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US jet crash: Hunt for pilot as wreckage from Lakenheath F-15 found in sea off English coast

Accident took place during routine training mission, authorities say

Zoe Tidman,Jon Sharman
Monday 15 June 2020 12:11 BST
A US Air Force F-15 fighter jet has crashed off the northeast coast of England
A US Air Force F-15 fighter jet has crashed off the northeast coast of England (AFP via Getty Images)

Wreckage from a US Air Force (USAF) fighter jet that crashed into the sea off the British coast has been found, the service said.

The warplane went down in the North Sea at about 9.40am on Monday during what the US military described as a routine training exercise.

“The cause of the crash is unknown at this time,” 48th Fighter Wing commander Colonel Will Marshall said in a video statement.

The unit’s Twitter account posted a further statement on Monday afternoon, which said: “Search efforts by Her Majesty's Coastguard have located wreckage from the downed F-15C Eagle and recovery efforts are underway. The pilot is still missing, and search and rescue efforts continue.”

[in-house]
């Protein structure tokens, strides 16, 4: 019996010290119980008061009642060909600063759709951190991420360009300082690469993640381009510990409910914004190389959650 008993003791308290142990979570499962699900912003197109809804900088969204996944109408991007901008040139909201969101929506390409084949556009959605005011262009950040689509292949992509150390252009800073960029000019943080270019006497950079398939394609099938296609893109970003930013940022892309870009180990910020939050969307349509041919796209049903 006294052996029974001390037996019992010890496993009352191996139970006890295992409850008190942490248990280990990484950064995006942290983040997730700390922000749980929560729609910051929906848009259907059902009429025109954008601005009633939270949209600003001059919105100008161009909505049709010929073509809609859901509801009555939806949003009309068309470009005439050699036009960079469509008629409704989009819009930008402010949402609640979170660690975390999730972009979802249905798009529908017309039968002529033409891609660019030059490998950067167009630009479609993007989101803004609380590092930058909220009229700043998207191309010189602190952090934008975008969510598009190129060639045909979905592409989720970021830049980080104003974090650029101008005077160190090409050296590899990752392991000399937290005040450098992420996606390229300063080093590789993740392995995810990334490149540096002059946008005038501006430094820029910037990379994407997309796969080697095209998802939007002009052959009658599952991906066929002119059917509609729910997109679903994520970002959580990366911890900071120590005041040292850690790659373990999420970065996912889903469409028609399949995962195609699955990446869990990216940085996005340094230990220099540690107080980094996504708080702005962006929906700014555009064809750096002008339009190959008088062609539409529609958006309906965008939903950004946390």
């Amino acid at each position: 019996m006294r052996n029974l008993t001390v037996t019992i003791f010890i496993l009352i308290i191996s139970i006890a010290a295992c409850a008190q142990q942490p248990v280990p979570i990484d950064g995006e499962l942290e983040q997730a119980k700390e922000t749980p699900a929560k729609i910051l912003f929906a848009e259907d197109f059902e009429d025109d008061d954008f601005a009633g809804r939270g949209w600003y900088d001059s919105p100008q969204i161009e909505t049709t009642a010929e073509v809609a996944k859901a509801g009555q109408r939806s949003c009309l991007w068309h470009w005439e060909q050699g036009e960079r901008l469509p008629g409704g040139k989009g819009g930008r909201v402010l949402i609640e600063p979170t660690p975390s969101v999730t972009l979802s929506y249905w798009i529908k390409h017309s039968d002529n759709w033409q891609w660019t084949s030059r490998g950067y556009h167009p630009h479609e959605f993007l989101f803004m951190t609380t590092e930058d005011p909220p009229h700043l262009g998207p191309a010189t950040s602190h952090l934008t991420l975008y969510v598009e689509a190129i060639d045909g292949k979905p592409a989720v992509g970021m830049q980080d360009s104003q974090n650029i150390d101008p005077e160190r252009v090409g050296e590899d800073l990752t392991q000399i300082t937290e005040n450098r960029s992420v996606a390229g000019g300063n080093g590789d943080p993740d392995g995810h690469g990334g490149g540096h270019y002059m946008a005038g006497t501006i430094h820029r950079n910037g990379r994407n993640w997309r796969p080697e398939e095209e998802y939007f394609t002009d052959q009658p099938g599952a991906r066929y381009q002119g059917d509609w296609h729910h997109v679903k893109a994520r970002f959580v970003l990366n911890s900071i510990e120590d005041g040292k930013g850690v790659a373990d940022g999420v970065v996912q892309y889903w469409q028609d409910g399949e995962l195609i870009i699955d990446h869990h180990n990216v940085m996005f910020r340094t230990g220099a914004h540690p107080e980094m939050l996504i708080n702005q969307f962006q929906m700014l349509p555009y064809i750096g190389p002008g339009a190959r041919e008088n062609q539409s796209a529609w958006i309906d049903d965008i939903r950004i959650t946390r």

The plane was a USAF F-15C Eagle based at RAF Lakenheath in Suffolk. Lakenheath is the largest of the USAF’s bases in the UK, a network built up by the allies over the course of the Cold War.

HM Coastguard said it had received reports of a plane “going down into the sea 74 nautical miles off Flamborough Head” on the Yorkshire coast. A spokesperson a helicopter had been dispatched from Humberside, as well as two RNLI lifeboats, to aid the search.

“Following a mayday broadcast by HM Coastguard, other vessels nearby are heading to the area,” they added.

The F-15C is a single-seat air superiority fighter that has been in service since 1979. Martin Tinworth, an RAF spokesperson, said the aircraft had an “exceptional flight safety record”.

The 48th Fighter Wing operates a mix of F-15Cs and F-15E Strike Eagles, a multi-role variant which can be used to bomb ground targets. It is known as the Liberty Wing, so named when it was established in France after the Second World War. The unit moved to Lakenheath in the 1960s after Charles de Gaulle ordered the US military out of France.

There are some 4,500 active-duty personnel in the unit supported by a mix of US and UK civilians.

Notable strikes launched from Lakenheath include the 1986 bombing of Tripoli and the August, 1943 attack on V rocket facilities at Peenemunde. The Suffolk site has also served as a base for raids as part of the global war on terror.

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